Rohrer (2001) Even the Interface is for Sale

Citation Rohrer, T. (2001). Even the Interface is for Sale: Metaphors, Visual Blends and the Hidden Ideology of the Internet. Language and Ideology: Cognitive Descriptive Approaches, ii, 189–214. URL

BibTex entry for this article:

BibTex entry for this article:

author = {Rohrer, Tim},
journal = {Language and Ideology: Cognitive Descriptive Approaches},
pages = {189--214},
title = {{Even the Interface is for Sale: Metaphors, Visual Blends and the Hidden Ideology of the Internet}},
volume = {ii},
year = {2001}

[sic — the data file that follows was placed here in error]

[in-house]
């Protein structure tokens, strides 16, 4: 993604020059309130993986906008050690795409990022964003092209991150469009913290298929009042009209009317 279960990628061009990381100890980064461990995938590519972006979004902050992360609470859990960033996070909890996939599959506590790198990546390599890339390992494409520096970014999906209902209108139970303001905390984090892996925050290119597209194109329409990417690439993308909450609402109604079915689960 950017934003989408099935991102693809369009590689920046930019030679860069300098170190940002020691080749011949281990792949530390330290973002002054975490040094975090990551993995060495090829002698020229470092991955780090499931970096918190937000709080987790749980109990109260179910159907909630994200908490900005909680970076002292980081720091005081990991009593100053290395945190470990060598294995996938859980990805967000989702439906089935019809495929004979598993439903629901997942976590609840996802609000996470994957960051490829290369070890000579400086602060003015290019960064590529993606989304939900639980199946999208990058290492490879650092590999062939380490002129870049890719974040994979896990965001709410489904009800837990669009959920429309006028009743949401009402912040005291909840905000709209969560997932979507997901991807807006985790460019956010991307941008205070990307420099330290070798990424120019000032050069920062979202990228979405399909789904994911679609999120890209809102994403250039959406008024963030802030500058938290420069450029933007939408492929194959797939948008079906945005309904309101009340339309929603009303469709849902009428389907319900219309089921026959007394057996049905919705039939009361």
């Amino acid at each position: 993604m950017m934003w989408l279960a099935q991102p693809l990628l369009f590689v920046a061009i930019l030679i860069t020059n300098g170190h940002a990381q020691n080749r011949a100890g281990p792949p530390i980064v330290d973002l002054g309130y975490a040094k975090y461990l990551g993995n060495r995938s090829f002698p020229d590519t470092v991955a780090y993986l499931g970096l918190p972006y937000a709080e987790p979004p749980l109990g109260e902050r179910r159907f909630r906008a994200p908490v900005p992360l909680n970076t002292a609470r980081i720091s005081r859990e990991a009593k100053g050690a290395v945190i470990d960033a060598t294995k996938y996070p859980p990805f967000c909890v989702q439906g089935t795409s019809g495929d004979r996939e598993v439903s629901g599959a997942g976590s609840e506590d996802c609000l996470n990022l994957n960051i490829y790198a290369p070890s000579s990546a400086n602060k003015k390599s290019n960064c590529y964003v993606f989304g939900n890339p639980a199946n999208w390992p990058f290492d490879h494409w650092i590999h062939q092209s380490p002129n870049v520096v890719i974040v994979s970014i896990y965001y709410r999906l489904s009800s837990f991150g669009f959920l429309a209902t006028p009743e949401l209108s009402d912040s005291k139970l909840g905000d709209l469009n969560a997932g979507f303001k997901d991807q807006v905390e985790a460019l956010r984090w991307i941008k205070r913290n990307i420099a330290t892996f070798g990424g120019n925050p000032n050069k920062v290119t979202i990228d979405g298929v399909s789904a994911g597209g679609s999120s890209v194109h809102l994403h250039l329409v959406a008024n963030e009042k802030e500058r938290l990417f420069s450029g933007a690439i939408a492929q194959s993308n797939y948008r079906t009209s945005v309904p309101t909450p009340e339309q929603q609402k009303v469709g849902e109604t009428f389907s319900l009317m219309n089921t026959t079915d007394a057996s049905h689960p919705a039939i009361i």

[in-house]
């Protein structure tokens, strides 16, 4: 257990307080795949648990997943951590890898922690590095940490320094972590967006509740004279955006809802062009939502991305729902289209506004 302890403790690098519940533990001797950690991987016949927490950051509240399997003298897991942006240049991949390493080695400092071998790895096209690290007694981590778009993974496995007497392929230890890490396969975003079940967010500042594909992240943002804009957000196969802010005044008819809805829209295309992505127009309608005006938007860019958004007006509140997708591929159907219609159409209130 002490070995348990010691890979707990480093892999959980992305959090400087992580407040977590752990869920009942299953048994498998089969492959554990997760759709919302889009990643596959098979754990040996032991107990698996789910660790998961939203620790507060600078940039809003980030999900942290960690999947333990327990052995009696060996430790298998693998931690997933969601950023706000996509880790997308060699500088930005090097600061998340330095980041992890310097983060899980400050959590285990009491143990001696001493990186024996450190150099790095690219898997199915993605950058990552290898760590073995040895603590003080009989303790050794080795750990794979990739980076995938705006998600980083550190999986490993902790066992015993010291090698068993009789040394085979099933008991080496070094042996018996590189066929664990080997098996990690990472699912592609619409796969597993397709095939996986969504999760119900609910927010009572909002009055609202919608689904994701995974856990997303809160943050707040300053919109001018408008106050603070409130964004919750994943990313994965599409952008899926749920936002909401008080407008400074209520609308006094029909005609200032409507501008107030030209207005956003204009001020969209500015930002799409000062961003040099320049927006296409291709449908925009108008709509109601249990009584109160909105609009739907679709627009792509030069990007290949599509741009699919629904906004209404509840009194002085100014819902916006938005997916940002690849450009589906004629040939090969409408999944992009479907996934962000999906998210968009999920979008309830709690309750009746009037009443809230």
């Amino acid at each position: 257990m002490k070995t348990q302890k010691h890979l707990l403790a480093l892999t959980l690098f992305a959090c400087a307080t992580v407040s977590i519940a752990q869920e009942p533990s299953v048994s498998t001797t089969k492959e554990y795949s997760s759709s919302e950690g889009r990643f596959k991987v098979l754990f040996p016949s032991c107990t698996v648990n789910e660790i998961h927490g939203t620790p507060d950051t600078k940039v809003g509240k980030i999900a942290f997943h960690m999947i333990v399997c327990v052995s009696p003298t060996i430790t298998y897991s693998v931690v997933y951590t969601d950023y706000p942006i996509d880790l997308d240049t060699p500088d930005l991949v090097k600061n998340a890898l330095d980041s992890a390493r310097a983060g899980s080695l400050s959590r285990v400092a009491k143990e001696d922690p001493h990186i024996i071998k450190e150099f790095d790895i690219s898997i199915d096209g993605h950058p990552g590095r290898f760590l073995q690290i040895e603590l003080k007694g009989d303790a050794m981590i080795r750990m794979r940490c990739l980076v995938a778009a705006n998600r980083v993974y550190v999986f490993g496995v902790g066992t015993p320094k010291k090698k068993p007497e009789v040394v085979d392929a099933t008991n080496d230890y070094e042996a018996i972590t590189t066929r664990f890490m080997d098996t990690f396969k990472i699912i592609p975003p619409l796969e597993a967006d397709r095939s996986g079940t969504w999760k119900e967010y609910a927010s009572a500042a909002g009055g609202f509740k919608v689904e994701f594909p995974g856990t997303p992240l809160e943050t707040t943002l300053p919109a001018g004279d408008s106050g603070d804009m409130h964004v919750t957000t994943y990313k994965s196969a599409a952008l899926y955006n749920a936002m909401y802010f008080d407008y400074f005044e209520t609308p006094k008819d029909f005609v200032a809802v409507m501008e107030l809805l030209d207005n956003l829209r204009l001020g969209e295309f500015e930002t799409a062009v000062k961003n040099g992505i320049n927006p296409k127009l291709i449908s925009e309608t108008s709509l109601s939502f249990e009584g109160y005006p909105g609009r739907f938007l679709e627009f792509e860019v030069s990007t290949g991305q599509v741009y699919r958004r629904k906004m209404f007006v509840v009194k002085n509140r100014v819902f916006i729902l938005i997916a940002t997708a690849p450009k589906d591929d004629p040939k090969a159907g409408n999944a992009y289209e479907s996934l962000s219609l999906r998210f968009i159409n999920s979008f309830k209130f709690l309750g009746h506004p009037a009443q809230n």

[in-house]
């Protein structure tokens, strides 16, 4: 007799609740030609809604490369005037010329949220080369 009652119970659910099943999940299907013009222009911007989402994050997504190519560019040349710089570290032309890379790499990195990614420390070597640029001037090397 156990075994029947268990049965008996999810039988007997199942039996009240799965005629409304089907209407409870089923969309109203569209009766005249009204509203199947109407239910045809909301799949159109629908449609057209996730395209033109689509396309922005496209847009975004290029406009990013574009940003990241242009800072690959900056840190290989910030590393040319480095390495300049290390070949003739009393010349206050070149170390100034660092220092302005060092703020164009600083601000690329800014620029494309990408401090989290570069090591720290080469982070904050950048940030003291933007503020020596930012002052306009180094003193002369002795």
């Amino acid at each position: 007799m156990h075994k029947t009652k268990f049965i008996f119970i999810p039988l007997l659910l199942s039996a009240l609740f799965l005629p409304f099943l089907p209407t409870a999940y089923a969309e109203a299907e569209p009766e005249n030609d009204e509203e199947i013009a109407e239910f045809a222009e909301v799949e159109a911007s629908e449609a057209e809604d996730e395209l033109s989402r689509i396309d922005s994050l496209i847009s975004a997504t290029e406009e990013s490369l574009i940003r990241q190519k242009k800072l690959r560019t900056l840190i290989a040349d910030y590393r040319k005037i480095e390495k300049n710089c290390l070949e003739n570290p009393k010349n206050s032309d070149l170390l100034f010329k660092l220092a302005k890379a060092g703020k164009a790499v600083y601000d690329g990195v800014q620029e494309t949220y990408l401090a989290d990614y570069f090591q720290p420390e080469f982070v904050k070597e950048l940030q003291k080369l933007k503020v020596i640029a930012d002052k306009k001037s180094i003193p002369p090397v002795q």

The original luster of optimism about the internet and the world wide web has begun to fade both as the technology has matured and as financial concerns about a web site's bottom line have begun to play an increasing role in the content of a web site. The internet has embarked on a transition from its origin as a conduit for global information exchange into an advertising driven commercial marketplace. In earlier studies of political speeches and news media articles about technology policy (Rohrer 1997), I analysed the metaphors of the internet and argued that much of the political rhetoric concerning the internet was conceptualized as an elaborate conduit metaphor where the internet is conceived as the flow of goods that can travel to the user (the cyberspace conceptual metaphor) or by using a spatialization of time metaphor in which the internet is conceived as a transformative social program that will bring about a better future by creating jobs, stimulating the economy, etc. (U.S. Vice- president Al Gore's cyberfuture metaphor). I also investigated several other alternatives for characterizing the internet and world wide web, but concluded that they had not then captivated enough public attention to present viable opposition. In this talk I explore how the internet has come to possess a hidden ideology which largely takes place in visual blends. Visual blends are visual representations of one or more conceptual metaphors which, like conceptual blends (Fauconnier and Turner 1998), prompt considerable inferential work on the part of the viewer. I begin by arguing that the transition to a cybermarketplace constitutes a successful conceptual blend of these two metaphor systems which has effectively squelched all alternatives. I analyse the humor of a political cartoon to explain how two different metaphor systems can be recruited together into a novel visualization of a conceptual blend. In fact, parts of the cybermarketplace blend are now being built into web browsers as features like “channels,” “push” technology, the “active desktop,” etc. In the United States, Microsoft finds itself the target of anti-trust suits regarding allegedly monopolistic practices, including its integration of such browser technology into the operating system itself. Further, the failure of most internet corporations to make a profit has driven the graphic designers to new heights of desperation in advertising. While the human computer interface has long shared an intimate relationship with conceptual metaphors such as the DESKTOP metaphor, I present several examples of a recent perversion of this innovation in computer design. These are visual blends in which the successful elements of the DESKTOP metaphor such as command and option buttons are now being coopted as elements of advertisements, where they serve no operating system function but instead are intended to deceptively lead an unsuspecting user to the advertiser's web site. I conclude by arguing that the recent history of the ideology of the internet has shown that while it might be true that absolute power might corrupt one absolutely, it is even truer that modern capitalism can corrupt a metaphoric innovation even more quickly.

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